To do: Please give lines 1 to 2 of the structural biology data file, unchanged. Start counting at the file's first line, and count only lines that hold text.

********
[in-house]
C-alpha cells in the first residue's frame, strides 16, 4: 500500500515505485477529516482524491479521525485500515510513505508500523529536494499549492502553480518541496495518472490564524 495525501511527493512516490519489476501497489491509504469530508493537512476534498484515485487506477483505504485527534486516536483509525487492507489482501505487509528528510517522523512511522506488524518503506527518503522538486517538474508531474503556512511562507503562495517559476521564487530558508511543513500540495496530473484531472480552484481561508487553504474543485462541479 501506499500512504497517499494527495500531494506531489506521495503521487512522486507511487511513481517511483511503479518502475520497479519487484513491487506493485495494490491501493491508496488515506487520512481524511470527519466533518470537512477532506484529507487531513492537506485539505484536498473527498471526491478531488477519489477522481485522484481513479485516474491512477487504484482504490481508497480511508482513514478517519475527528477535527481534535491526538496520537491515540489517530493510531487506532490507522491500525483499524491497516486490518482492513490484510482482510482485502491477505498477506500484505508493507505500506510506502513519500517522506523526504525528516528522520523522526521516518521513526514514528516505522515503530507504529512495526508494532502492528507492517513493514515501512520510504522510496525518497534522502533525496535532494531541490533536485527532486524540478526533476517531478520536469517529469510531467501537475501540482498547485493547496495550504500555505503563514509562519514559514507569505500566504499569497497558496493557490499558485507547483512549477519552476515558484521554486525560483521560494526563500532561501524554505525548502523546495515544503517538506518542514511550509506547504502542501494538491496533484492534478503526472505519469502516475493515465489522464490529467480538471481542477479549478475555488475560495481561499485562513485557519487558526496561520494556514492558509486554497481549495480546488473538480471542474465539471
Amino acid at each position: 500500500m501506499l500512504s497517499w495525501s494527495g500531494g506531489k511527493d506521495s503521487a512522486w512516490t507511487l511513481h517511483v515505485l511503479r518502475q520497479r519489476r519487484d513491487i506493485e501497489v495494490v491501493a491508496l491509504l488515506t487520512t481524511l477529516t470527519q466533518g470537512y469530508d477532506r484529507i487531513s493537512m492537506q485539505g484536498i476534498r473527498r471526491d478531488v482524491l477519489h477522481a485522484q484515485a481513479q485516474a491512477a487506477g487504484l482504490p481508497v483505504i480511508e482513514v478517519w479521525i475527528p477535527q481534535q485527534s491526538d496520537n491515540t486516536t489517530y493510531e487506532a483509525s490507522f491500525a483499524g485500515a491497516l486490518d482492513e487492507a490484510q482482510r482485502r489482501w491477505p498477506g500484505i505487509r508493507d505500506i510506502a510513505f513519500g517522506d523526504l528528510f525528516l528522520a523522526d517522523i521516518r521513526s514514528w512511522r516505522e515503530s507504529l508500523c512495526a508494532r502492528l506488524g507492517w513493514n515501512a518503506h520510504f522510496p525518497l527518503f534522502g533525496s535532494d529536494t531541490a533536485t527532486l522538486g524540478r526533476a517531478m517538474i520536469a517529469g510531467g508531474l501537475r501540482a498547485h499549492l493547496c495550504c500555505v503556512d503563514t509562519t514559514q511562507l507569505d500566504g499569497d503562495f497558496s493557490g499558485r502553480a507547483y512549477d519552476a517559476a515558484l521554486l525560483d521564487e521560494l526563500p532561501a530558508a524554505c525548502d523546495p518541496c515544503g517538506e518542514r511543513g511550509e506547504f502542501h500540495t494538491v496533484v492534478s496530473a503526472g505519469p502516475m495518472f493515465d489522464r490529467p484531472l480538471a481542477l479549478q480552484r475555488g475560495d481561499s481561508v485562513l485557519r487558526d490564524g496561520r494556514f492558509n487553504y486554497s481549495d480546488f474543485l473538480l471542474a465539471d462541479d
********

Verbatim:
[in-house]
C-alpha cells in the first residue's frame, strides 16, 4: 500500500515505485477529516482524491479521525485500515510513505508500523529536494499549492502553480518541496495518472490564524 495525501511527493512516490519489476501497489491509504469530508493537512476534498484515485487506477483505504485527534486516536483509525487492507489482501505487509528528510517522523512511522506488524518503506527518503522538486517538474508531474503556512511562507503562495517559476521564487530558508511543513500540495496530473484531472480552484481561508487553504474543485462541479 501506499500512504497517499494527495500531494506531489506521495503521487512522486507511487511513481517511483511503479518502475520497479519487484513491487506493485495494490491501493491508496488515506487520512481524511470527519466533518470537512477532506484529507487531513492537506485539505484536498473527498471526491478531488477519489477522481485522484481513479485516474491512477487504484482504490481508497480511508482513514478517519475527528477535527481534535491526538496520537491515540489517530493510531487506532490507522491500525483499524491497516486490518482492513490484510482482510482485502491477505498477506500484505508493507505500506510506502513519500517522506523526504525528516528522520523522526521516518521513526514514528516505522515503530507504529512495526508494532502492528507492517513493514515501512520510504522510496525518497534522502533525496535532494531541490533536485527532486524540478526533476517531478520536469517529469510531467501537475501540482498547485493547496495550504500555505503563514509562519514559514507569505500566504499569497497558496493557490499558485507547483512549477519552476515558484521554486525560483521560494526563500532561501524554505525548502523546495515544503517538506518542514511550509506547504502542501494538491496533484492534478503526472505519469502516475493515465489522464490529467480538471481542477479549478475555488475560495481561499485562513485557519487558526496561520494556514492558509486554497481549495480546488473538480471542474465539471